Any parent who’s taken their child to see any of the latest blockbuster animation movies cannot fail to see their child’s enthusiasm for this wonderful craft…so much so that many kids want to have a go and make their own animations at home.
Trouble is, it’s not always easy to find the right animation software, as most of the professional software out there is just way too complicated (and expensive!) for kids to use.
Therefore, I’ve outlined a few tips below that should help you make your decision and find the best animation software for your child.
Style of Animation
The first question you’ll need to ask yourself is what kind of animation will your child be doing?
Is it cartoony drawn animation or plasticine stop motion animation? Or maybe it’s 3d computer animation in the style of Pixar or Dreamworks?
Each software is designed with a specific style in mind, so make sure you consider this when choosing.
A quick note: While computer animation is super popular these days and the largest part of the modern animation industry, I wouldn’t recommend it for very young children. The software is normally too complicated for young kids and they’re likely to get bored real easy.
It’s therefore better suited to teens and older jurnal otaku children or those who already have a good grasp of animation fundamentals.
Age and Experience Level
As mentioned above, your child’s age is a major factor in helping you to make your choice.
For very young children I would recommend an animation software that lets them get hands-on experience as quickly as possible – you don’t want them to have to spend ages on learning how to use the software, because they simply won’t – and they may end up forming a dislike of animation in general if they find it too difficult or boring.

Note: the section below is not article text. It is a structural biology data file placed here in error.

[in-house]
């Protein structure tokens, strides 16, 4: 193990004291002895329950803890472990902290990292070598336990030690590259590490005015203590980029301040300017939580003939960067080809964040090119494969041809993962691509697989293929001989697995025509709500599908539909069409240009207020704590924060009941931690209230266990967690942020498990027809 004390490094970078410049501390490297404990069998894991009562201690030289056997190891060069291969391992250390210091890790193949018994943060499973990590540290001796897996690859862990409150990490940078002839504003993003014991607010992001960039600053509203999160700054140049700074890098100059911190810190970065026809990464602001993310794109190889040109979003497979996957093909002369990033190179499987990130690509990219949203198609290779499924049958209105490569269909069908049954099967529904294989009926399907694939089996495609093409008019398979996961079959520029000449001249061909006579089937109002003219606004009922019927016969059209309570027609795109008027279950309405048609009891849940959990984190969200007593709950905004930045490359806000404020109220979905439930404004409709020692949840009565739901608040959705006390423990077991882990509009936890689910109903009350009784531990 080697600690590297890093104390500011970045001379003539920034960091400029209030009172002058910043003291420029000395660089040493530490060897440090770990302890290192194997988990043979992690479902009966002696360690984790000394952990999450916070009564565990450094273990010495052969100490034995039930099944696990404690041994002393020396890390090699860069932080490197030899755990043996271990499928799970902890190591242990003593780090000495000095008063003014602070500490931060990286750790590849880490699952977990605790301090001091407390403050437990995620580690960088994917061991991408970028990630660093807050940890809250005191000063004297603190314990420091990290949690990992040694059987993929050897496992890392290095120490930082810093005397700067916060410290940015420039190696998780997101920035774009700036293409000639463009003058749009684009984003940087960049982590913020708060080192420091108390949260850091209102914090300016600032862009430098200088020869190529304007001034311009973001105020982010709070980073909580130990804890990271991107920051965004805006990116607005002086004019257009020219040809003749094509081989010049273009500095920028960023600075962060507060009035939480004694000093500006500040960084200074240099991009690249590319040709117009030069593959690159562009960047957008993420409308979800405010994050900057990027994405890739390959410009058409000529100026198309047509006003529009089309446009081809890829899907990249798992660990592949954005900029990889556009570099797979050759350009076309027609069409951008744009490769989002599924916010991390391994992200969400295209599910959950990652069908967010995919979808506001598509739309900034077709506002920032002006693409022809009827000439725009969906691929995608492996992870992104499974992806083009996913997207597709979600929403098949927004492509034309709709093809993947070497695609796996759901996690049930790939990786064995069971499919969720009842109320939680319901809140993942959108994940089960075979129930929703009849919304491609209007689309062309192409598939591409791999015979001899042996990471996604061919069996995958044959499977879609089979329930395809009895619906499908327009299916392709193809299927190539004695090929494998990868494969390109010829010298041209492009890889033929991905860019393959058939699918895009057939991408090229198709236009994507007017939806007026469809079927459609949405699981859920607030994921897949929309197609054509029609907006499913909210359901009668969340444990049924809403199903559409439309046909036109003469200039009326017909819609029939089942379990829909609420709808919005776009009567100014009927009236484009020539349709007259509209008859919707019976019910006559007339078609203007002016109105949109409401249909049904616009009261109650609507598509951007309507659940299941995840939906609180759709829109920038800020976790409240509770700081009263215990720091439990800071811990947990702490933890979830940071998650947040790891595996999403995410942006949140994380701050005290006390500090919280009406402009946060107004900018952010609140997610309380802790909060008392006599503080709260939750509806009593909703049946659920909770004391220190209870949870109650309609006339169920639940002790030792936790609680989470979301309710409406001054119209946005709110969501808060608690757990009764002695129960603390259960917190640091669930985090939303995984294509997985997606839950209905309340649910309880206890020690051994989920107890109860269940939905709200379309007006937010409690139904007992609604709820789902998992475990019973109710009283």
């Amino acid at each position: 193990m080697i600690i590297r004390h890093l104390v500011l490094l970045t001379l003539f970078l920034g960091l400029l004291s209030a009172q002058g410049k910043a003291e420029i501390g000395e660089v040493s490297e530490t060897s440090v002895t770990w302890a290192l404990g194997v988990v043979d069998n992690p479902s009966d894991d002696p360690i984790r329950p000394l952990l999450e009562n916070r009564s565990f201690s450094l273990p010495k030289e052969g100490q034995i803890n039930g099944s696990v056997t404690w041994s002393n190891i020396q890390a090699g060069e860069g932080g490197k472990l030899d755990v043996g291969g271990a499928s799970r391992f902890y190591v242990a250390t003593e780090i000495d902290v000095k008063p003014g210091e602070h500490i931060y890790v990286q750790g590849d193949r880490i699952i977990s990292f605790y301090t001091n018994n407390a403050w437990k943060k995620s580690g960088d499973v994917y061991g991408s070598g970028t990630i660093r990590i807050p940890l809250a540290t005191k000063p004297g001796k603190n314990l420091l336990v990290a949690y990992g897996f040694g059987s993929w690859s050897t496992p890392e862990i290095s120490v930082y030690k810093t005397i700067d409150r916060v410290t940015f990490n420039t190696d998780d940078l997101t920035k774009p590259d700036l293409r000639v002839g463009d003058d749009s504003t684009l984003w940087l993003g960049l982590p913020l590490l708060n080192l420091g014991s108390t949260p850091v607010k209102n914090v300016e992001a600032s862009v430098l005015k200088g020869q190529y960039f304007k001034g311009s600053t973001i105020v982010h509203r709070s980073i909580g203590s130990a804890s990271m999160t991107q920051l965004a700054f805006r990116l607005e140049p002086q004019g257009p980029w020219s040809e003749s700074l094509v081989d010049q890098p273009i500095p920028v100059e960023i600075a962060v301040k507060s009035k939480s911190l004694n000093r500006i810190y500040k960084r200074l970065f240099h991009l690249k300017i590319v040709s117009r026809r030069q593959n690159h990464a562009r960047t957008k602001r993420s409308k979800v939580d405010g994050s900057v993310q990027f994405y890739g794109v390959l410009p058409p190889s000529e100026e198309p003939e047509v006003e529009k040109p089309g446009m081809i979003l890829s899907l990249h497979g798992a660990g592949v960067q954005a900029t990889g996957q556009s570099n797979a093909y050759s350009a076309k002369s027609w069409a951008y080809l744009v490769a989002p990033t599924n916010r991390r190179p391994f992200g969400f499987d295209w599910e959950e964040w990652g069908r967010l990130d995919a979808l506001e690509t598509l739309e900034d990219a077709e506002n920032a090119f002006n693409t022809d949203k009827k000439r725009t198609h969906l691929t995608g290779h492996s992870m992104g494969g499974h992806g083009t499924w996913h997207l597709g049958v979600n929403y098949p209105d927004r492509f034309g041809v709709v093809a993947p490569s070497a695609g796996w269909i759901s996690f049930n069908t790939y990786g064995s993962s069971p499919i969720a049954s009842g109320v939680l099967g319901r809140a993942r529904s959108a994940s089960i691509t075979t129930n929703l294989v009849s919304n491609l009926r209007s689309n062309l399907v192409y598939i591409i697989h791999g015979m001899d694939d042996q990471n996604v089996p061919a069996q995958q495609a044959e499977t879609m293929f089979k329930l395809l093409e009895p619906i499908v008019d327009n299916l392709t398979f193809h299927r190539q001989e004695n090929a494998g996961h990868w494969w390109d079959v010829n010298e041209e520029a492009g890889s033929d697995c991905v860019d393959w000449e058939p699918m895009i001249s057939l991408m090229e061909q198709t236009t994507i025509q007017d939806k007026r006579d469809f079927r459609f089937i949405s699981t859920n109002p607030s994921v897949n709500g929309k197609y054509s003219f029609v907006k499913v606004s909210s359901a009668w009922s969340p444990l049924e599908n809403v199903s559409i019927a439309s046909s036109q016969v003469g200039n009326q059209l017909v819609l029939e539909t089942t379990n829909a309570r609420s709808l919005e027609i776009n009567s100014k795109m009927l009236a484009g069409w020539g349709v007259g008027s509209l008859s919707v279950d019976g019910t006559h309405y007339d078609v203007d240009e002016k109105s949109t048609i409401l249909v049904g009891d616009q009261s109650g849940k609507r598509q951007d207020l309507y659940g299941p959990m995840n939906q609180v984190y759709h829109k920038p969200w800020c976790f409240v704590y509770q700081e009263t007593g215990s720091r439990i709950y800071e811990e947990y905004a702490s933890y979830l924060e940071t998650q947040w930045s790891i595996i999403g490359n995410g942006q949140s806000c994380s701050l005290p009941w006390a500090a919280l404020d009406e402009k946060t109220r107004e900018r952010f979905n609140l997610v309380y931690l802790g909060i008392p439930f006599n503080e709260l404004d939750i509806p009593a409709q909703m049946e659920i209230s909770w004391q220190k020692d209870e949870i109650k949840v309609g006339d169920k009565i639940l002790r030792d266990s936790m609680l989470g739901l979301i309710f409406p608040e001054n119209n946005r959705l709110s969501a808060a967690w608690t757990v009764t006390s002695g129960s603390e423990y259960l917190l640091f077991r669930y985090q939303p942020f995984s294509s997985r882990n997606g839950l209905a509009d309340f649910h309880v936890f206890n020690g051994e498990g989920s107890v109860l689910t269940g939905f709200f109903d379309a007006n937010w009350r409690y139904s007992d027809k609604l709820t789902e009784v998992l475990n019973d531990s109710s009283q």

For this reason either a 2d software or a stop motion software is often the best choice as they can do their own drawings or make their own models and get animating straight away.
3d and more complicated softwares are better suited to teens and older children and can be used to help them get a head start on developing future career skills, as there are many economical educational versions of the professional high end softwares.
The final factor you have to consider (and some would say the most important) is the budget you’re willing to spend on animation software for your child.
There are a number of free animation programs out there which are fine for some folks. The only problem is they don’t always have the right kind o support network or customer service that you would get from a paid program.
Most of the best programs can be bought for between $50 – $100, so they’re not particularly expensive, especially when you consider the price of video games today, and the benefit your child will get out of practicing animation.